Dahl J. E., Moldowan J. M., Teerman S. C., McCaffrey M. A., Sundararaman P., Pena M. and Stelting C. E. (1994). Source rock quality determination from oil biomarkers I. - An example from the Aspen Shale, Scully's Gap, Wyoming. American Association of Petroleum Geologists Bulletin 78 (10), 1507-1526.
Demaison, G., and B. J. Huizinga (1991) Genetic classification of petroleum systems: American Association of Petroleum Geologists Bulletin, v. 75, p. 1626-1643.
McCaffrey M. A., Dahl J., Sundararaman P., Moldowan J. M. and Schoell M. (1994). Source rock quality determination from oil biomarkers II. - A case study using Tertiary-reservoired Beaufort Sea oils. American Association of Petroleum Geologists Bulletin 78 (10), 1527-1540.
Peters, K. E., and J. M. Moldowan (1993) The Biomarker Guide, Interpreting molecular fossils in petroleum and ancient sediments, Prentice Hall, 363 p.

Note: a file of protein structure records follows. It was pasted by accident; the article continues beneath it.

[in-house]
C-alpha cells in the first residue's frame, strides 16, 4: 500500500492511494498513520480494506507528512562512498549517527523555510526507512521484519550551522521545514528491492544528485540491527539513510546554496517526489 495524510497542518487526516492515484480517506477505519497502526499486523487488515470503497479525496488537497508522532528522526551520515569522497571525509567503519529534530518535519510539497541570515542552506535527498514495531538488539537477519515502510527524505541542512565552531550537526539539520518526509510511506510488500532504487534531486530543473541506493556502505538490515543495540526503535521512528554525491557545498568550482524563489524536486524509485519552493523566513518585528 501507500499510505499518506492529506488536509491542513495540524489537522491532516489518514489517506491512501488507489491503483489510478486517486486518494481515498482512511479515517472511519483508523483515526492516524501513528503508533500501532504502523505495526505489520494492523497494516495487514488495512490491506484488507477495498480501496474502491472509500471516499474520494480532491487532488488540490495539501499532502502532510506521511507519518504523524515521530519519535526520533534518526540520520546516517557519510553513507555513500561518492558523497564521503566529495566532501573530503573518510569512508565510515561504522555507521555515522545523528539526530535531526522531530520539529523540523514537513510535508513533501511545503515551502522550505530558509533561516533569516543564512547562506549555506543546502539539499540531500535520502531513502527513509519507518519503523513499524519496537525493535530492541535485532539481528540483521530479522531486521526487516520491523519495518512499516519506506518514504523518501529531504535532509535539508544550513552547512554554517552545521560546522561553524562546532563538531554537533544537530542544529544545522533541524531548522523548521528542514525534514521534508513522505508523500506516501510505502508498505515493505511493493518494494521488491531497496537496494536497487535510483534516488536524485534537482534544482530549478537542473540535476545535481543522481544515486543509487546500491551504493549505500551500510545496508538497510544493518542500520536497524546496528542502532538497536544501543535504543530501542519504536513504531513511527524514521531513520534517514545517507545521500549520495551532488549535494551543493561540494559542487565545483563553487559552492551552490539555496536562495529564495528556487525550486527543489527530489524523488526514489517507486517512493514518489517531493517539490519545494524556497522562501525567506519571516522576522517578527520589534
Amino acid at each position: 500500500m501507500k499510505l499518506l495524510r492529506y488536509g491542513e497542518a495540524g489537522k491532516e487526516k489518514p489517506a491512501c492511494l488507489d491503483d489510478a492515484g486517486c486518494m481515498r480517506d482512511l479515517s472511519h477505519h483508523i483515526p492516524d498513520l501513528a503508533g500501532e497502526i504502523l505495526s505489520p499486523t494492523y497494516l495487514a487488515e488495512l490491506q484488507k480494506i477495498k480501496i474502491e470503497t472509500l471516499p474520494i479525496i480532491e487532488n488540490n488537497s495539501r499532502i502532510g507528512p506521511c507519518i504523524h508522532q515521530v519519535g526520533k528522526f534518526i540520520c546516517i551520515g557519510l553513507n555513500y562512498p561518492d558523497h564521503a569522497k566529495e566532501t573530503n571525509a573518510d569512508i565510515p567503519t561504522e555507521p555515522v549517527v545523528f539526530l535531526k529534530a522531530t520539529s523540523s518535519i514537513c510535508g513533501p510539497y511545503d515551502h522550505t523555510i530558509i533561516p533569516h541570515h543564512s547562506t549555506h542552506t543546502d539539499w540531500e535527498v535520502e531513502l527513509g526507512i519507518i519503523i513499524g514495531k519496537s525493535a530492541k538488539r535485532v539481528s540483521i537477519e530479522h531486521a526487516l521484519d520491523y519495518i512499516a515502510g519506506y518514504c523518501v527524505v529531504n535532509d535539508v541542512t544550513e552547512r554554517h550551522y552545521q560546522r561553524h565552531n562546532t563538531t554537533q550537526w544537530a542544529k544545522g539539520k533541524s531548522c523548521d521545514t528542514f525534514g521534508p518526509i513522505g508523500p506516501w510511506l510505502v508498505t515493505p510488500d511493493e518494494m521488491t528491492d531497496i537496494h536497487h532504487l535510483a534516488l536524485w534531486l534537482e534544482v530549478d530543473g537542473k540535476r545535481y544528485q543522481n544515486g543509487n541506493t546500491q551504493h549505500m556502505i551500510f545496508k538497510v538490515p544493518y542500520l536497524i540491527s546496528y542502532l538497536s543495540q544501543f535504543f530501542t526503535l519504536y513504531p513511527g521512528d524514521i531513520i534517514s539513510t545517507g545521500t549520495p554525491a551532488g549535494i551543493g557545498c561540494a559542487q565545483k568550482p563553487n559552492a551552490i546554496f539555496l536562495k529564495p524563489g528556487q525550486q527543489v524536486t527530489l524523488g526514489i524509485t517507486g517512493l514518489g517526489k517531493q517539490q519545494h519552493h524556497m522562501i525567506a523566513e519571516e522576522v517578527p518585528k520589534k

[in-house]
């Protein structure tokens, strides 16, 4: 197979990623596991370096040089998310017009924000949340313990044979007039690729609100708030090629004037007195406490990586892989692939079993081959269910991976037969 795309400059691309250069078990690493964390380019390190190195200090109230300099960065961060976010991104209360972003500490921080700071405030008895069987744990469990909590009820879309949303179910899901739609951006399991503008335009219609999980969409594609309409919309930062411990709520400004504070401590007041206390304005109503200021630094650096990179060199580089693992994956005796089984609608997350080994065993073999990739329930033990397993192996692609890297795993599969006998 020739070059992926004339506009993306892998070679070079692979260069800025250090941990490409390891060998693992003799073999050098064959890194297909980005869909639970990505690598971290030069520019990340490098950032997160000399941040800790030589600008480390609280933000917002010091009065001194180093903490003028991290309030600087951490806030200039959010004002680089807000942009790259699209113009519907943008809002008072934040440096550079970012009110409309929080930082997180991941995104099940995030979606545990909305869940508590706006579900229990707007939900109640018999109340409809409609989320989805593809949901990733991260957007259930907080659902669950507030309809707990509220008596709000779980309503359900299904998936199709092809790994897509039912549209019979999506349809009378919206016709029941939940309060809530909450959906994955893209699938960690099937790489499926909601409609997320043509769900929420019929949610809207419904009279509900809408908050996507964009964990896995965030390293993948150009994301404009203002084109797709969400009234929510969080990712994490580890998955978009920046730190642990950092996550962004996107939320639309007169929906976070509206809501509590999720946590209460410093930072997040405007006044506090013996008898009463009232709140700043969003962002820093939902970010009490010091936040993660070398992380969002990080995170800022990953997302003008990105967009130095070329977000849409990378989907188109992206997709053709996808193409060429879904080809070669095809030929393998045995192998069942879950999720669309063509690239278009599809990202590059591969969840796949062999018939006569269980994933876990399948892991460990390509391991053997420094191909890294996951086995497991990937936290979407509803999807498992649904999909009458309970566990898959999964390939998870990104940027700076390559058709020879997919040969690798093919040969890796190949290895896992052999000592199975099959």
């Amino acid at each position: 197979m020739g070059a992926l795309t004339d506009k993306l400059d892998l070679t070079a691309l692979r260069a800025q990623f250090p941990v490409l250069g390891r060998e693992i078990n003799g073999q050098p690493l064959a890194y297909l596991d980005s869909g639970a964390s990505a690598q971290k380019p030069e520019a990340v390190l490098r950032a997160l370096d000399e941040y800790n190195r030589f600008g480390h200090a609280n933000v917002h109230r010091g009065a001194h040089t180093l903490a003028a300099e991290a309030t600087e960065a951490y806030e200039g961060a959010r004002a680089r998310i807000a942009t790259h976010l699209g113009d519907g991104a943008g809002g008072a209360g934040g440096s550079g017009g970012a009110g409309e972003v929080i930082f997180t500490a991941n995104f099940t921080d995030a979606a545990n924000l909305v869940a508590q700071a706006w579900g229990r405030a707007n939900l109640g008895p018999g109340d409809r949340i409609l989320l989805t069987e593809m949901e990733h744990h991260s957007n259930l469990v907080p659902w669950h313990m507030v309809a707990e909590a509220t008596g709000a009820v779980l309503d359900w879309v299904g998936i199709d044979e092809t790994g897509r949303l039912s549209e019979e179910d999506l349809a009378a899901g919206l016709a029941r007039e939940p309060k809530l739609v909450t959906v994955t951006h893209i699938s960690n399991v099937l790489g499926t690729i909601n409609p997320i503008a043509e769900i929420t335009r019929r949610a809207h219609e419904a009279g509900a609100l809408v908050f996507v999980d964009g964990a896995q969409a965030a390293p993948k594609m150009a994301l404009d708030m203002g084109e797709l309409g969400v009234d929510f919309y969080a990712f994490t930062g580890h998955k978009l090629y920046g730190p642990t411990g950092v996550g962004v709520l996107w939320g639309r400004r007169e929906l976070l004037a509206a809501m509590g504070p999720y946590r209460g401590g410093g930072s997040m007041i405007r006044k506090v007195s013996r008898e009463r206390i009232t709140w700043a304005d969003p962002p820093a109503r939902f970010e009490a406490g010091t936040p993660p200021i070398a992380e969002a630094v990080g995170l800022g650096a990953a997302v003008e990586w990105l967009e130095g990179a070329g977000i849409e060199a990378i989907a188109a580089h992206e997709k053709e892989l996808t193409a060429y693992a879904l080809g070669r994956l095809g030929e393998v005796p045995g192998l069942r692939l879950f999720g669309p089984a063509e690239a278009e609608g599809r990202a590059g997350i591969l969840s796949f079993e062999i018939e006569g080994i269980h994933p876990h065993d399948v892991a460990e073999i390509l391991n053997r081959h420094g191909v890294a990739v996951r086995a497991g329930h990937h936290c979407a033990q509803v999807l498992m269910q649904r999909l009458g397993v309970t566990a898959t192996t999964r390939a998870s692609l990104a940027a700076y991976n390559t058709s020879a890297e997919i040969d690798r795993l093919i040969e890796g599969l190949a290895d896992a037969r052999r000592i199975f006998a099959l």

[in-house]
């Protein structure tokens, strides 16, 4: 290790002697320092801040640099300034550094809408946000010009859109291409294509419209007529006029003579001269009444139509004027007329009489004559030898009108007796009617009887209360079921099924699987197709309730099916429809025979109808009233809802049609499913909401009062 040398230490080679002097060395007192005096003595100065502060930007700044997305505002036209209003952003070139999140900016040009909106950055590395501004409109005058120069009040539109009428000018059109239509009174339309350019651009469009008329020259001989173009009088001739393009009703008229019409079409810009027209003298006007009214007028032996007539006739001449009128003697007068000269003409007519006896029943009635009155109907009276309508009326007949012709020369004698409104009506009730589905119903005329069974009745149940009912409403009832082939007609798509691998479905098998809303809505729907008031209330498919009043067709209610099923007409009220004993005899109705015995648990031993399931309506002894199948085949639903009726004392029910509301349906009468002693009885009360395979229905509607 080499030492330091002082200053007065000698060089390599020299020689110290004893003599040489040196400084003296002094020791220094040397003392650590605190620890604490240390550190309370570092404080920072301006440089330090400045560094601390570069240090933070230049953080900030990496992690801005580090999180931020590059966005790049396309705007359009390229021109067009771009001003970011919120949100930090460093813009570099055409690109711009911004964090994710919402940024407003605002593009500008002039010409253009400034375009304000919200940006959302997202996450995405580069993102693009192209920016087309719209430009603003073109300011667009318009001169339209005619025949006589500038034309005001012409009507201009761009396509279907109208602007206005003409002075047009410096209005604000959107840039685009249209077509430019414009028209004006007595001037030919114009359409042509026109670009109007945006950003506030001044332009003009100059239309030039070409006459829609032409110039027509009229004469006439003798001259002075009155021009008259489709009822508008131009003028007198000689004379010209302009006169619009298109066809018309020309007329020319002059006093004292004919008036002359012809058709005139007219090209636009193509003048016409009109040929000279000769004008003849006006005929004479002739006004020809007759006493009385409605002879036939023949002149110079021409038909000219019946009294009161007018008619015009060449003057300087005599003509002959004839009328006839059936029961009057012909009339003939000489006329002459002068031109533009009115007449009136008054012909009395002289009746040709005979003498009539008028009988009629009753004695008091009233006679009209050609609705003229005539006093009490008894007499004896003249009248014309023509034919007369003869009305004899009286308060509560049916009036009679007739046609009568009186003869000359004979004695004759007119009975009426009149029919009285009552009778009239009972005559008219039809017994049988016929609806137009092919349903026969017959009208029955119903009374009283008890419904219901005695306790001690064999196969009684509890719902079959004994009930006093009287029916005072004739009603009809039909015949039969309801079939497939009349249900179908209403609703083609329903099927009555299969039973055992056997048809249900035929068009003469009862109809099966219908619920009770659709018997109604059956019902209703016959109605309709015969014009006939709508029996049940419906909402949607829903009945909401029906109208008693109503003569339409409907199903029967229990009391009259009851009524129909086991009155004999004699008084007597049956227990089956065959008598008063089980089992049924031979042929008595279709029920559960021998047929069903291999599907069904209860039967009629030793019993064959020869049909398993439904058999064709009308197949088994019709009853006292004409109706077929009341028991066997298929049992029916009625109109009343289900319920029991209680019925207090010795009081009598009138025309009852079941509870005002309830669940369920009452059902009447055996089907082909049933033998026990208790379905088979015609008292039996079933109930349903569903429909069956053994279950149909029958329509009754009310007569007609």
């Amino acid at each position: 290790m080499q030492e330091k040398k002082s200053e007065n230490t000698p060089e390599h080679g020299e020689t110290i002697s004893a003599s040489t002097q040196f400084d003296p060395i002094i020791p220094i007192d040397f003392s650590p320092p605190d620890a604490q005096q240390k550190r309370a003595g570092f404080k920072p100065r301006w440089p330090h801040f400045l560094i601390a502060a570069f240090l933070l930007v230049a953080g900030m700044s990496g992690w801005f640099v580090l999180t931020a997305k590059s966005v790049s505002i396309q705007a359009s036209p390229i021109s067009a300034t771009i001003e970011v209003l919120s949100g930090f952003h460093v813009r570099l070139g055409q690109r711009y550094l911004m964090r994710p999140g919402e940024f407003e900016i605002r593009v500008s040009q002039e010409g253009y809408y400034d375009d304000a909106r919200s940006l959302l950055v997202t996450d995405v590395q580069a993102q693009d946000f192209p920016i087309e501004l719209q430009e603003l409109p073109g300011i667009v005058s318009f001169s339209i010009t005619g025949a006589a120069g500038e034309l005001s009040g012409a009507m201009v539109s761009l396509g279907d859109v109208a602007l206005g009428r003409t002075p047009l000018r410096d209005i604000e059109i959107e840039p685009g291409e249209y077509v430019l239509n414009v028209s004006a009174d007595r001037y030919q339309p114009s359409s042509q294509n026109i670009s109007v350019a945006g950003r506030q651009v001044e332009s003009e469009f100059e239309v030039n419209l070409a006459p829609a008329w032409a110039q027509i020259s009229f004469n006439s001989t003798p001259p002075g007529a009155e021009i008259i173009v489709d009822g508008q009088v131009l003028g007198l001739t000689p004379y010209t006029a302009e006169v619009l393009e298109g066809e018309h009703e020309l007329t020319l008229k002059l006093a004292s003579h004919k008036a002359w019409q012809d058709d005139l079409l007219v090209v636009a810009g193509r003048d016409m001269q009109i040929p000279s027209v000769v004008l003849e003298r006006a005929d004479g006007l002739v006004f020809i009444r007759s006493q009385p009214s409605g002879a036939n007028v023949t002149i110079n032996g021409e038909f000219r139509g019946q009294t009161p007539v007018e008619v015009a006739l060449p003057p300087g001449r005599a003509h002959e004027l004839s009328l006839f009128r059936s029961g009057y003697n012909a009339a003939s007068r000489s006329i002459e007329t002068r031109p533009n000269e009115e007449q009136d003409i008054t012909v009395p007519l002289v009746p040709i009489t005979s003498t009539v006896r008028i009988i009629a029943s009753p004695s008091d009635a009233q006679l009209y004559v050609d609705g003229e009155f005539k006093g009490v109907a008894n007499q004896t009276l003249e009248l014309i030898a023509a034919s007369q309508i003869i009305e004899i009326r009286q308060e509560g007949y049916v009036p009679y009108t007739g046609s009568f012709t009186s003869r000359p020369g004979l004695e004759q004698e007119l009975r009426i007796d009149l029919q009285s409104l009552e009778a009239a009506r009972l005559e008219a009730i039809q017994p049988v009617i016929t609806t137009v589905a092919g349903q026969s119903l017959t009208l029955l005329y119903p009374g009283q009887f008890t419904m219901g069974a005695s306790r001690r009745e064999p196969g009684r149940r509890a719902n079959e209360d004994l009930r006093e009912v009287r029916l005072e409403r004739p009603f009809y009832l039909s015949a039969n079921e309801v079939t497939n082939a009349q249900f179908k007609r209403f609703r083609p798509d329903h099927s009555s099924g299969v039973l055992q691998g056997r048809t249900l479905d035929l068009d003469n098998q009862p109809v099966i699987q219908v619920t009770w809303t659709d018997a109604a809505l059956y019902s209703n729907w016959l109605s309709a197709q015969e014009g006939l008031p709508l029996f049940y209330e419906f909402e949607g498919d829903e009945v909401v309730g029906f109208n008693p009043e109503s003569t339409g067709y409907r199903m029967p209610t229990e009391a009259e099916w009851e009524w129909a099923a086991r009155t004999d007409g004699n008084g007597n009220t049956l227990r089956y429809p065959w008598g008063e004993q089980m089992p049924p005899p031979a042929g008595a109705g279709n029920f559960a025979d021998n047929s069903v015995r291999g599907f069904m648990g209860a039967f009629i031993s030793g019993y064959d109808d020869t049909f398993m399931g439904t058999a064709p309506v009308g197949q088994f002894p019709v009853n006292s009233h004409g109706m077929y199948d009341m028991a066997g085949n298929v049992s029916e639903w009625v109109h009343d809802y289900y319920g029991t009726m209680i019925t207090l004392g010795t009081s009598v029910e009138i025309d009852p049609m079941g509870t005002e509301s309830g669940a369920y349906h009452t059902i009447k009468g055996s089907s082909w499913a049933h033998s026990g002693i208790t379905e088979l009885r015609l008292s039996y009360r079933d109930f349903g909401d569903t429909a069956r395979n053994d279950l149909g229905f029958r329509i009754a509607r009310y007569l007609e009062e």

Schoell, M. (1983) Genetic characterization of natural gases: American Association of Petroleum Geologists Bulletin, v. 67, p. 2225-2238.
Schoell, M. (1984) Stable isotopes in petroleum research, in J. Brooks, and D. H. Welte, eds., Advances in Petroleum Geochemistry, v. 1: London, Academic Press, p. 215-245.
Thompson, K. F. M. (1987) Fractionated aromatic petroleums and the generation of gas-condensates: Organic Geochemistry, v. 11, p. 573-590.
Thompson, K. F. M. (1988) Gas-condensate migration and oil fractionation in deltaic systems: Marine and Petroleum Geology, v. 5, p. 237-246.